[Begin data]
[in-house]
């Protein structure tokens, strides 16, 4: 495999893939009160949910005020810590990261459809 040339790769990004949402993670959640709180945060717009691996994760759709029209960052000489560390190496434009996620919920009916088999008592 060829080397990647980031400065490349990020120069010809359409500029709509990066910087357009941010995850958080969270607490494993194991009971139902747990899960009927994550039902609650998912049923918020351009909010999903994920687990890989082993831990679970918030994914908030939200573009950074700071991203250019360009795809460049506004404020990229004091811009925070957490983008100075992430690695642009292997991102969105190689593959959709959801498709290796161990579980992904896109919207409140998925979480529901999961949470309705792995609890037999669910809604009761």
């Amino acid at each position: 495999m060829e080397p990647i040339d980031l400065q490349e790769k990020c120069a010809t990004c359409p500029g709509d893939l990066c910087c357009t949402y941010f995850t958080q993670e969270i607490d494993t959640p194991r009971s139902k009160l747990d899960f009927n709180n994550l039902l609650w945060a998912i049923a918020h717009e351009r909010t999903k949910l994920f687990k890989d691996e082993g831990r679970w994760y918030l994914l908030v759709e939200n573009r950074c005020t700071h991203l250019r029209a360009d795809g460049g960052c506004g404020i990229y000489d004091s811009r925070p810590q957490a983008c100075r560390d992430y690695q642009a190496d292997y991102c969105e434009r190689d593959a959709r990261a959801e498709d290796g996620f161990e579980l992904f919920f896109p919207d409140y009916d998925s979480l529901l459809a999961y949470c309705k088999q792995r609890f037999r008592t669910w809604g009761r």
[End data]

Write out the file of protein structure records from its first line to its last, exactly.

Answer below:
[in-house]
């Protein structure tokens, strides 16, 4: 495999893939009160949910005020810590990261459809 040339790769990004949402993670959640709180945060717009691996994760759709029209960052000489560390190496434009996620919920009916088999008592 060829080397990647980031400065490349990020120069010809359409500029709509990066910087357009941010995850958080969270607490494993194991009971139902747990899960009927994550039902609650998912049923918020351009909010999903994920687990890989082993831990679970918030994914908030939200573009950074700071991203250019360009795809460049506004404020990229004091811009925070957490983008100075992430690695642009292997991102969105190689593959959709959801498709290796161990579980992904896109919207409140998925979480529901999961949470309705792995609890037999669910809604009761």
């Amino acid at each position: 495999m060829e080397p990647i040339d980031l400065q490349e790769k990020c120069a010809t990004c359409p500029g709509d893939l990066c910087c357009t949402y941010f995850t958080q993670e969270i607490d494993t959640p194991r009971s139902k009160l747990d899960f009927n709180n994550l039902l609650w945060a998912i049923a918020h717009e351009r909010t999903k949910l994920f687990k890989d691996e082993g831990r679970w994760y918030l994914l908030v759709e939200n573009r950074c005020t700071h991203l250019r029209a360009d795809g460049g960052c506004g404020i990229y000489d004091s811009r925070p810590q957490a983008c100075r560390d992430y690695q642009a190496d292997y991102c969105e434009r190689d593959a959709r990261a959801e498709d290796g996620f161990e579980l992904f919920f896109p919207d409140y009916d998925s979480l529901l459809a999961y949470c309705k088999q792995r609890f037999r008592t669910w809604g009761r």